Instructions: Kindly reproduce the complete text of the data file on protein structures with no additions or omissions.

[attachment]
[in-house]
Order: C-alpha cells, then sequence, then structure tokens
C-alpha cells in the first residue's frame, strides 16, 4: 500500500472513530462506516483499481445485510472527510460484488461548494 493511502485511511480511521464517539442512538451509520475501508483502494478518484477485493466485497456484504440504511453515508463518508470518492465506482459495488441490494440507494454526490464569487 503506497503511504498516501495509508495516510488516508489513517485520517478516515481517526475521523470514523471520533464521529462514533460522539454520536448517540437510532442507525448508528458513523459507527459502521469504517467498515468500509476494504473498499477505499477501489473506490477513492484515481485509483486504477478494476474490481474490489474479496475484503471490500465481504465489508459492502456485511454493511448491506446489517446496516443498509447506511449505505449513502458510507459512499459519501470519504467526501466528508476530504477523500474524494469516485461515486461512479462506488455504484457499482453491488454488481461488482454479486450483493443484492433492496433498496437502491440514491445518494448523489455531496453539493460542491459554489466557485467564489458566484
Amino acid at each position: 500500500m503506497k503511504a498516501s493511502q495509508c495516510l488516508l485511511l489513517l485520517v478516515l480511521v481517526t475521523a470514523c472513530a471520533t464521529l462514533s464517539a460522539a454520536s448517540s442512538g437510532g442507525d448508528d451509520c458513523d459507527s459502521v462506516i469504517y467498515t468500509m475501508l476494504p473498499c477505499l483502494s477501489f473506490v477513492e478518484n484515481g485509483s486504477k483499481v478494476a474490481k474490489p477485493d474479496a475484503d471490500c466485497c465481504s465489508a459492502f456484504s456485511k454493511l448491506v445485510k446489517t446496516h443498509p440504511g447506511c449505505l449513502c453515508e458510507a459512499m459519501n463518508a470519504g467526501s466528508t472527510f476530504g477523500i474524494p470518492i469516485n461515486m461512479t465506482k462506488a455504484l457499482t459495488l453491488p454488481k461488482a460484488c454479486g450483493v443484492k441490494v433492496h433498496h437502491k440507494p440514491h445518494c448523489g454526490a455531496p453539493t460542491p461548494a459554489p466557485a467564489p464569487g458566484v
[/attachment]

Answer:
[in-house]
Order: C-alpha cells, then sequence, then structure tokens
C-alpha cells in the first residue's frame, strides 16, 4: 500500500472513530462506516483499481445485510472527510460484488461548494 493511502485511511480511521464517539442512538451509520475501508483502494478518484477485493466485497456484504440504511453515508463518508470518492465506482459495488441490494440507494454526490464569487 503506497503511504498516501495509508495516510488516508489513517485520517478516515481517526475521523470514523471520533464521529462514533460522539454520536448517540437510532442507525448508528458513523459507527459502521469504517467498515468500509476494504473498499477505499477501489473506490477513492484515481485509483486504477478494476474490481474490489474479496475484503471490500465481504465489508459492502456485511454493511448491506446489517446496516443498509447506511449505505449513502458510507459512499459519501470519504467526501466528508476530504477523500474524494469516485461515486461512479462506488455504484457499482453491488454488481461488482454479486450483493443484492433492496433498496437502491440514491445518494448523489455531496453539493460542491459554489466557485467564489458566484
Amino acid at each position: 500500500m503506497k503511504a498516501s493511502q495509508c495516510l488516508l485511511l489513517l485520517v478516515l480511521v481517526t475521523a470514523c472513530a471520533t464521529l462514533s464517539a460522539a454520536s448517540s442512538g437510532g442507525d448508528d451509520c458513523d459507527s459502521v462506516i469504517y467498515t468500509m475501508l476494504p473498499c477505499l483502494s477501489f473506490v477513492e478518484n484515481g485509483s486504477k483499481v478494476a474490481k474490489p477485493d474479496a475484503d471490500c466485497c465481504s465489508a459492502f456484504s456485511k454493511l448491506v445485510k446489517t446496516h443498509p440504511g447506511c449505505l449513502c453515508e458510507a459512499m459519501n463518508a470519504g467526501s466528508t472527510f476530504g477523500i474524494p470518492i469516485n461515486m461512479t465506482k462506488a455504484l457499482t459495488l453491488p454488481k461488482a460484488c454479486g450483493v443484492k441490494v433492496h433498496h437502491k440507494p440514491h445518494c448523489g454526490a455531496p453539493t460542491p461548494a459554489p466557485a467564489p464569487g458566484v